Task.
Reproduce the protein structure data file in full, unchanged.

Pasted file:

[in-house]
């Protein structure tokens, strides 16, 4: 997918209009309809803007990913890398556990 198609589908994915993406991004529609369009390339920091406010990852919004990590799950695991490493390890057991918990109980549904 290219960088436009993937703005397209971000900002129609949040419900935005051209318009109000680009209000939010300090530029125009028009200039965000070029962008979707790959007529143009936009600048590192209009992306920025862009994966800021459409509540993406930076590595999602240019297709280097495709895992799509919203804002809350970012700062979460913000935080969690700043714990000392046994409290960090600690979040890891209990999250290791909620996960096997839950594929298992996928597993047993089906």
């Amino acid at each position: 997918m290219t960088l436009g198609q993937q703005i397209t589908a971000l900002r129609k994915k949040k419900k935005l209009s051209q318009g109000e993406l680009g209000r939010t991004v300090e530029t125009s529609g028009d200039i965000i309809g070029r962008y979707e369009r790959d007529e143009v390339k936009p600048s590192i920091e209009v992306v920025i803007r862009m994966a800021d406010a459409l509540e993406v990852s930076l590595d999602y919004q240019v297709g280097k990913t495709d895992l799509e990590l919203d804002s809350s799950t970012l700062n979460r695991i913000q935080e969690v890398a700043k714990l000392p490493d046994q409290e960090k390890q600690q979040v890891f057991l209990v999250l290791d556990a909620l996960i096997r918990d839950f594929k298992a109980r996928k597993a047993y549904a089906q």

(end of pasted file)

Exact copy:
[in-house]
């Protein structure tokens, strides 16, 4: 997918209009309809803007990913890398556990 198609589908994915993406991004529609369009390339920091406010990852919004990590799950695991490493390890057991918990109980549904 290219960088436009993937703005397209971000900002129609949040419900935005051209318009109000680009209000939010300090530029125009028009200039965000070029962008979707790959007529143009936009600048590192209009992306920025862009994966800021459409509540993406930076590595999602240019297709280097495709895992799509919203804002809350970012700062979460913000935080969690700043714990000392046994409290960090600690979040890891209990999250290791909620996960096997839950594929298992996928597993047993089906």
């Amino acid at each position: 997918m290219t960088l436009g198609q993937q703005i397209t589908a971000l900002r129609k994915k949040k419900k935005l209009s051209q318009g109000e993406l680009g209000r939010t991004v300090e530029t125009s529609g028009d200039i965000i309809g070029r962008y979707e369009r790959d007529e143009v390339k936009p600048s590192i920091e209009v992306v920025i803007r862009m994966a800021d406010a459409l509540e993406v990852s930076l590595d999602y919004q240019v297709g280097k990913t495709d895992l799509e990590l919203d804002s809350s799950t970012l700062n979460r695991i913000q935080e969690v890398a700043k714990l000392p490493d046994q409290e960090k390890q600690q979040v890891f057991l209990v999250l290791d556990a909620l996960i096997r918990d839950f594929k298992a109980r996928k597993a047993y549904a089906q």